Elephant Island, Antarctica
Perfectly named, Elephant Island is a hulking mass of land and ice that juts out of the ocean to form the distinct shape of an elephant’s head. Fittingly, the location is also a popular habitat for Elephant seals, which was observed and noted by early Antarctic explorers.
Ernest Shackleton made Elephant Island famous during his 1915–1917 Antarctic expedition. Shackleton and his crew had to abandon their ship after it became stuck then crushed by pack ice in 1915. After five months adrift on ice floes, the crew finally came upon Elephant Island, where they were able to make safe refuge. Shackleton then led a small team aboard a lifeboat to South Georgia where they might find help. He returned to Elephant Island four months later with a ship, rescuing everyone. A bronze bust was erected on the island dedicated to this heroic example of Antarctic exploration.
Wildlife such as seals and Gentoo penguins can be found on Elephant Island, but on the whole, the island is relatively lacking in flora and fauna. While in a prime position to support scientific activities, a lack of safe anchorage points on the island means no permanent human settlement has been established as yet.
Landings are relatively uncommon for tourists due to the nature of the island and its surrounds. This shouldn’t be seen as a loss though, as Elephant Island is best enjoyed from the comfort of your ship so you can take in the full extent of the landmass’ raw beauty.
Located on the outskirts of the South Shetland Island group, Elephant Island is approximately 245 kilometres north-northeast of the Antarctic Peninsula tip. The waters surrounding the island can be tough to navigate, and it is often not possible to get too close to the island.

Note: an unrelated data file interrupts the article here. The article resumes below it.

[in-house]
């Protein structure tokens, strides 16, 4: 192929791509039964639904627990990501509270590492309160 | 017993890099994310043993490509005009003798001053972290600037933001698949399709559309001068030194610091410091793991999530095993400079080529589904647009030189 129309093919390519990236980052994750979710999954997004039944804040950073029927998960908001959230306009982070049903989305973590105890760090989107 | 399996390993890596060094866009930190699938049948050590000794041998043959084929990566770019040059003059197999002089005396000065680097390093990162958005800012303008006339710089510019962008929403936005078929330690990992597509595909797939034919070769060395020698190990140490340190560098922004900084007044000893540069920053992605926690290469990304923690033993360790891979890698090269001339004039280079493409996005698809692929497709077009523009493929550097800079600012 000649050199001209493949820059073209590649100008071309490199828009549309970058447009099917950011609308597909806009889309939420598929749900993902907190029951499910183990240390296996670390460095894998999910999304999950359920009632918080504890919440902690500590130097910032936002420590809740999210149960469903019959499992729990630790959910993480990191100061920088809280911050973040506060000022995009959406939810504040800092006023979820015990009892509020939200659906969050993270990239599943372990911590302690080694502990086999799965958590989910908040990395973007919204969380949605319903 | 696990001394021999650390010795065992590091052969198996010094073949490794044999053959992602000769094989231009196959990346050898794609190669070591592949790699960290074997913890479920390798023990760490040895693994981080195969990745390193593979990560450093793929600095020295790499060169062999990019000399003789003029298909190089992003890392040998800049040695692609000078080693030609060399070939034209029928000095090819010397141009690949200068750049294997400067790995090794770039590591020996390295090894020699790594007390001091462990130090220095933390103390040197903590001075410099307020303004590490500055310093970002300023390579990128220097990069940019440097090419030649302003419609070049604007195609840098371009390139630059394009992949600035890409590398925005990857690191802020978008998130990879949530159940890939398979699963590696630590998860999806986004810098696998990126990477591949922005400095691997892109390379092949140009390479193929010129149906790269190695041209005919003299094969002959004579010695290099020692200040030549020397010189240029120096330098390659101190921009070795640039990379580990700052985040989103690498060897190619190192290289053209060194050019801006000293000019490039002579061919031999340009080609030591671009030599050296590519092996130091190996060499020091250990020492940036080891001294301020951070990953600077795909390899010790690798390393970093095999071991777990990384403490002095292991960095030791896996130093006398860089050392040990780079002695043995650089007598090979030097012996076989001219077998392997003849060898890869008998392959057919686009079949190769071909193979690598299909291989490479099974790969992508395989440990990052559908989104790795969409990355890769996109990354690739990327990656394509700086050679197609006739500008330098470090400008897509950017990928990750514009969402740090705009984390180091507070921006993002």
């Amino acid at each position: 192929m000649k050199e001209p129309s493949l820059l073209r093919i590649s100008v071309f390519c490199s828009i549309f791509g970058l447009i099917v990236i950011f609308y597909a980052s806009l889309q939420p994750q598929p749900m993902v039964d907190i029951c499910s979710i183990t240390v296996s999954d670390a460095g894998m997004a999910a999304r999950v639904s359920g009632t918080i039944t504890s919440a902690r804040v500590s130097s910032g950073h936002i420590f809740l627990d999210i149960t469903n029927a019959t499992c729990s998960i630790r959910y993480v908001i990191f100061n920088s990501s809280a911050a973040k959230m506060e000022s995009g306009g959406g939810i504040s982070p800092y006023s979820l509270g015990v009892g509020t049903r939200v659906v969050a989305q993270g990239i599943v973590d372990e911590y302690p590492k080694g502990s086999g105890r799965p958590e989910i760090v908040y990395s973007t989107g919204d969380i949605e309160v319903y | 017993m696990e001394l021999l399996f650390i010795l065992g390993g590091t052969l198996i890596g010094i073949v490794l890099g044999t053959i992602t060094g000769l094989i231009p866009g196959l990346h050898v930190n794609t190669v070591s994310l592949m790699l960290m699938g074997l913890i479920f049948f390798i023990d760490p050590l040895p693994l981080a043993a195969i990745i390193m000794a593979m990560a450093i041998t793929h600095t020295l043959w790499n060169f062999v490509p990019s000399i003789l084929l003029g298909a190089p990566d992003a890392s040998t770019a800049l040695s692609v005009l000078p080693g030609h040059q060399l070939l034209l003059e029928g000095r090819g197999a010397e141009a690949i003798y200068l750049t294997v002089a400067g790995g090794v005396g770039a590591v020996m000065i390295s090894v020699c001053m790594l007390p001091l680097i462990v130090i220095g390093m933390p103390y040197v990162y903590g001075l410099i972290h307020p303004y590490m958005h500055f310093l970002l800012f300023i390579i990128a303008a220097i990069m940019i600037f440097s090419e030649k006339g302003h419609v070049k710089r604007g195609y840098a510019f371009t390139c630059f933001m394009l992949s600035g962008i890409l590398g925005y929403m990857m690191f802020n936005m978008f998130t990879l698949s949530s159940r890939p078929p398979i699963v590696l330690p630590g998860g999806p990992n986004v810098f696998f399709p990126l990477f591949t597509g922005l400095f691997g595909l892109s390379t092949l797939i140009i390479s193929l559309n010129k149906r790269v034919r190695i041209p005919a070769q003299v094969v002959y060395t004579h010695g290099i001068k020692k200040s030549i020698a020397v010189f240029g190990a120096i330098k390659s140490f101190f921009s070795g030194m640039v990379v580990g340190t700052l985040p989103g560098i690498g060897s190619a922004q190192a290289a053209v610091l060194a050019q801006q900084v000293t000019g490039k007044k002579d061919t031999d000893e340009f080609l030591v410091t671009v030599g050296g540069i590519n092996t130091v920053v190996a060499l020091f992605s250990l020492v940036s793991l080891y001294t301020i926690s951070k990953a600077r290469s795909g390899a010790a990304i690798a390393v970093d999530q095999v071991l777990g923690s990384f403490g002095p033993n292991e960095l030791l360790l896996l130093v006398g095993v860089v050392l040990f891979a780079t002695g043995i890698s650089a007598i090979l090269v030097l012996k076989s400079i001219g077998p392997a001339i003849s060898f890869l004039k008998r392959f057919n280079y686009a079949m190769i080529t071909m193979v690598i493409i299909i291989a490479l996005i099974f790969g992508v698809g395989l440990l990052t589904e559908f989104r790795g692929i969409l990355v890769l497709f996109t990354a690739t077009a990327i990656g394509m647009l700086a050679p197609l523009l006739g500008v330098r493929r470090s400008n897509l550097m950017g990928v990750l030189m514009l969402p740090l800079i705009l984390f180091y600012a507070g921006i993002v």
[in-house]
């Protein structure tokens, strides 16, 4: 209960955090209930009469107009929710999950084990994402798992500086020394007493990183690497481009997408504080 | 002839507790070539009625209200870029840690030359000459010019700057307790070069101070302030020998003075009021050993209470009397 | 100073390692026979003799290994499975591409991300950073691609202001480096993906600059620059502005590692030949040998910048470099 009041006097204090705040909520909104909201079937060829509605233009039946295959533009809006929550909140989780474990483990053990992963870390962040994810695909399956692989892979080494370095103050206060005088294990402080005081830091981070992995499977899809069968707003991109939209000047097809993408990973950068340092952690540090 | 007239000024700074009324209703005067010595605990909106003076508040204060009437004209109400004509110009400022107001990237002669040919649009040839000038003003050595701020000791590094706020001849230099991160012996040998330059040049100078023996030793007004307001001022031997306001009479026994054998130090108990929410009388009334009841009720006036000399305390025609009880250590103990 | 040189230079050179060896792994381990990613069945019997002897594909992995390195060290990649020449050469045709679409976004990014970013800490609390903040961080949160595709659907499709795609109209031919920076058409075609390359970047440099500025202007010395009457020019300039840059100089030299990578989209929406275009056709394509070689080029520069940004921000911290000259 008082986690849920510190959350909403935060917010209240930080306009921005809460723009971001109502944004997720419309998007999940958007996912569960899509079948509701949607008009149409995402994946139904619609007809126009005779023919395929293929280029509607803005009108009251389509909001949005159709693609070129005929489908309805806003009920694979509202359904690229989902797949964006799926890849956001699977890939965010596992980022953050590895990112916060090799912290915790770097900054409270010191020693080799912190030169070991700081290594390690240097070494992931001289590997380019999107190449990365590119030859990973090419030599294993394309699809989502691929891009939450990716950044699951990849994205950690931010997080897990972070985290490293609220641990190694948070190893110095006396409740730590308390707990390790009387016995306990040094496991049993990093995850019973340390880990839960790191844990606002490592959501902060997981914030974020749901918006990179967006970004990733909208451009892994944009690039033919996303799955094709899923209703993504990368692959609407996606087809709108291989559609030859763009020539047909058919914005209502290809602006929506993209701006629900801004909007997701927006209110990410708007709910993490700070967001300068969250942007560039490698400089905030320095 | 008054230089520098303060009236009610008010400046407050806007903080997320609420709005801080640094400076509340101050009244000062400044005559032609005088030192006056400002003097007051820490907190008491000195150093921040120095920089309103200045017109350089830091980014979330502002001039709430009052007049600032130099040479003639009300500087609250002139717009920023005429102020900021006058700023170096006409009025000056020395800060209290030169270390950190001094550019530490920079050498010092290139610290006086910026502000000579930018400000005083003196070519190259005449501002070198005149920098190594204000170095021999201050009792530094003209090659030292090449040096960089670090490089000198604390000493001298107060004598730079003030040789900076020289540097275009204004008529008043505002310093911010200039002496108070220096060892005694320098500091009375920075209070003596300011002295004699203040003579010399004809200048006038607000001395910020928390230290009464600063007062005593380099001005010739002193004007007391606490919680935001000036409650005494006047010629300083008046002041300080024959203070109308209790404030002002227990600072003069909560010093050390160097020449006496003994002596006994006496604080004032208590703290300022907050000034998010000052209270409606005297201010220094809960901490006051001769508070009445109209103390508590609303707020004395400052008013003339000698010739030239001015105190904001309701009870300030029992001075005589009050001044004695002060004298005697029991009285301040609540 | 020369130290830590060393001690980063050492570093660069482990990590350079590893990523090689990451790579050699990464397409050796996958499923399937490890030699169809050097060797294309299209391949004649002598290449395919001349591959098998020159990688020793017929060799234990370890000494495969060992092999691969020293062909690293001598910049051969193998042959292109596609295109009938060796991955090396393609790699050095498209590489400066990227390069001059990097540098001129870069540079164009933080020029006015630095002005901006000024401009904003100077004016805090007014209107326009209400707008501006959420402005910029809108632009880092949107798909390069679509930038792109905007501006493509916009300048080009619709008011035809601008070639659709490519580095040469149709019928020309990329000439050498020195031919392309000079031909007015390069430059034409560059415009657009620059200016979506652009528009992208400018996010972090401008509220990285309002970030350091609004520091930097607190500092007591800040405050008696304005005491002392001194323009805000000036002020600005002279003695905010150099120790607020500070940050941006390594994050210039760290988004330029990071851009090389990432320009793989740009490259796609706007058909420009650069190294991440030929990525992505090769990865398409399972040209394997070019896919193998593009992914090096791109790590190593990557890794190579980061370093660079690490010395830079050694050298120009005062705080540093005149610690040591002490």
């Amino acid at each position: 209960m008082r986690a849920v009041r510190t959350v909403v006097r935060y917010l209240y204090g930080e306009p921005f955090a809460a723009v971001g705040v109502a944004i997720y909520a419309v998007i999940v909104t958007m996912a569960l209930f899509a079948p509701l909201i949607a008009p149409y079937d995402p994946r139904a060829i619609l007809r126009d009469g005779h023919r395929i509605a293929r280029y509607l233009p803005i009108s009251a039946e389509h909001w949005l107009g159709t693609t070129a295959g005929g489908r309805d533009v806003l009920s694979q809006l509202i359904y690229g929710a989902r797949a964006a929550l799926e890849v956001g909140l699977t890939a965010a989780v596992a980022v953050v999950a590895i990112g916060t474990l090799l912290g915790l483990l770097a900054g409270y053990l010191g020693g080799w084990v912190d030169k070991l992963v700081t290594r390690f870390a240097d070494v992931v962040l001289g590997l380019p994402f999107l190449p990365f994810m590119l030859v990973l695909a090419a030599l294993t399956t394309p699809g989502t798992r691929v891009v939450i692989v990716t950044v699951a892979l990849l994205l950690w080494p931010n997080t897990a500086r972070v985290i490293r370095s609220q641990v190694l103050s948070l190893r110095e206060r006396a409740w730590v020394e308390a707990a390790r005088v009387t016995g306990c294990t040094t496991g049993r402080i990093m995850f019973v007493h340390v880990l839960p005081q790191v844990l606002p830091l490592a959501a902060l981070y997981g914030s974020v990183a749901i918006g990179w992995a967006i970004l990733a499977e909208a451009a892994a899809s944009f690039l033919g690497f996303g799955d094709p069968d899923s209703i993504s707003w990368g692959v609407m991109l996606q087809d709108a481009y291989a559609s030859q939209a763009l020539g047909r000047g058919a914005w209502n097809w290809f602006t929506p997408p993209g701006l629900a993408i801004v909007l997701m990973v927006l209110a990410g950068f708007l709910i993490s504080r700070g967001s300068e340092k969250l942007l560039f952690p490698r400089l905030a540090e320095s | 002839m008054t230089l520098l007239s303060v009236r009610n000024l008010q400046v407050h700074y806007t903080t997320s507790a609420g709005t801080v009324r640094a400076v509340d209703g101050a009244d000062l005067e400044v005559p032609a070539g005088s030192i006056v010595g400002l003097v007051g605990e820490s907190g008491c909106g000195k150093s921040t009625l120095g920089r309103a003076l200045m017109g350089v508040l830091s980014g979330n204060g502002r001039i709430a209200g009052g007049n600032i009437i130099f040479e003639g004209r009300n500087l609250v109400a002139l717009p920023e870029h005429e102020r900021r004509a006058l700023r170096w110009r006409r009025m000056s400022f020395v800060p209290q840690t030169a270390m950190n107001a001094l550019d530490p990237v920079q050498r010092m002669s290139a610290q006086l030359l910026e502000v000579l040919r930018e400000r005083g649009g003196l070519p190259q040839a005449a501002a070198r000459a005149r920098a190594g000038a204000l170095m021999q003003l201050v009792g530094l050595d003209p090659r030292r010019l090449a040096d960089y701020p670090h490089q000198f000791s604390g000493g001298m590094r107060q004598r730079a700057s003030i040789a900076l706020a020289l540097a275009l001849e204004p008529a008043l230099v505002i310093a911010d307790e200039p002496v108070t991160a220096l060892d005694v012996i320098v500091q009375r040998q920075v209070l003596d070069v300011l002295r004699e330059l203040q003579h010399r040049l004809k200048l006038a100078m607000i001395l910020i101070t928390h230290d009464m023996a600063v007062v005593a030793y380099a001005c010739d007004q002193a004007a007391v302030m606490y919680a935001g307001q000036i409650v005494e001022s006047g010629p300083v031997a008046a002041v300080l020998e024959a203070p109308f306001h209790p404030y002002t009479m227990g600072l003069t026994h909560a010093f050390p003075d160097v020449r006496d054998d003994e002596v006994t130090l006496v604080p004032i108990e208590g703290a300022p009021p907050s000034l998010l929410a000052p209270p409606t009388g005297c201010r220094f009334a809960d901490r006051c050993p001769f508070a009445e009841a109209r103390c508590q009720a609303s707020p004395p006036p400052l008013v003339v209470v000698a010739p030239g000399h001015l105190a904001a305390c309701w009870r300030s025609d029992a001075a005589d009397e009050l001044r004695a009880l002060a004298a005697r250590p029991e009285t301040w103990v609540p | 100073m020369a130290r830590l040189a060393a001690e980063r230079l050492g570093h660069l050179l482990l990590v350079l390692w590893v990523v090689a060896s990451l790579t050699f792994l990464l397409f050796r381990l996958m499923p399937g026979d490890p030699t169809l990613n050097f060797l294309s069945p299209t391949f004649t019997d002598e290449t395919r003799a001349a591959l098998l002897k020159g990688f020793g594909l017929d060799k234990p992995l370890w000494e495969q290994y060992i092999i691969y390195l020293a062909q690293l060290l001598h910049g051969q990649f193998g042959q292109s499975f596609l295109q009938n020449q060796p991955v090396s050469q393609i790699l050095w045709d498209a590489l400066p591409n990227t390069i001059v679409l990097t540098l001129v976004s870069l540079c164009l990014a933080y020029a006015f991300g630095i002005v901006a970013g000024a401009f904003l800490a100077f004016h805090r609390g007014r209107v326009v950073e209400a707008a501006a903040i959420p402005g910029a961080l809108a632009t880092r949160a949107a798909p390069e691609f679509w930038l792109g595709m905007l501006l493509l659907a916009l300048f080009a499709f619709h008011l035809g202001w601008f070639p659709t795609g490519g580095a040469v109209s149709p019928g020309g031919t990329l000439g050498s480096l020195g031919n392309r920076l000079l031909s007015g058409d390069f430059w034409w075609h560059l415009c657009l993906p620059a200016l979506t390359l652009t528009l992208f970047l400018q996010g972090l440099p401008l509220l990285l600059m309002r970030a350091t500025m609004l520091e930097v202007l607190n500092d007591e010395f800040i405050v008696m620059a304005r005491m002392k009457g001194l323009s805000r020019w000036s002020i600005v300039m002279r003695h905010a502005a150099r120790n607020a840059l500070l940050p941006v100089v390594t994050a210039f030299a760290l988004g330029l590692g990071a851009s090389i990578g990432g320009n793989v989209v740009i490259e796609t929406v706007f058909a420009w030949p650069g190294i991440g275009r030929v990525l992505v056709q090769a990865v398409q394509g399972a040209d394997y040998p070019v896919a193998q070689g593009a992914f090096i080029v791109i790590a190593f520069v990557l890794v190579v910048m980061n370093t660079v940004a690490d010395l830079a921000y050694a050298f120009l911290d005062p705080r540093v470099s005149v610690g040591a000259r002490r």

There are no port facilities here as it is very difficult to get ashore. All amenities, fresh water and food will be found on-board your ship.
There are two Brazilian refuges on the island that are used by researchers during the summer months.
How to Get Around
All transport to the island is via ship, usually from Ushuaia, Argentina, which is the main starting port when travelling to Antarctica. If lucky enough to get ashore, on foot is the only way to get around. This must always be done with a guide. Movement on the island is also very limited though, as vast ice sheets constitute a high-level slip hazard on the steep surfaces.
- Currency – No currency is exchanged on Elephant Island, as is the case for most of Antarctica. All goods and services can be purchased on board your cruise ship. Currency exchanged on board is dependent on the nationality of the carrier you’re travelling with.
- Time Zone – Elephant Island is four hours behind Coordinated Universal Time (UTC); however, as there are multiple time zones across Antarctica, your cruise ship will determine which time zone you should adhere to while cruising through the region.
- Weather – Snow and fog tend to dominate this small island, as do icy winds. The island is inaccessible during winter as the seas are often blocked by ice. Average temperatures during summer are still only about 1 degree Celsius.
- Point Wild – A spit located on the north coast of Elephant Island, Point Wild is home to the bronze statue of Captain Luis Pardo Villalon, whose ship rescued the stranded party of the Endurance.
- Native Fauna – On Elephant Island you will find a busy Chinstrap penguin colony that is estimated to have around 50,000 pairs. Pintado petrels, a type of seabird, often nest in the cliffs and during summer, this island often becomes a resting spot for Fur and Elephant seals. If you are a keen photographer, here you will have the chance to zoom in and capture the majestic beauty of these wonderful creatures, set against the dramatic landscapes of the icebergs and rocks.
- Drake Passage – Often the journey is just as significant as the destination, and this is certainly the case with Drake Passage. With an average depth of about 3,400 metres, this waterway is a sight to behold. Situated 160 kilometres north of the Antarctic Peninsula, this 1,000 kilometre wide passageway will give every cruise goer the feeling of isolation, fear and excitement, just as the early explorers would have felt.
- Wreck Bay – This cove on the south-west coast of Elephant Island is a particular highlight, as you will find the remains of a large wooden sailing vessel wrecked along the foreshore.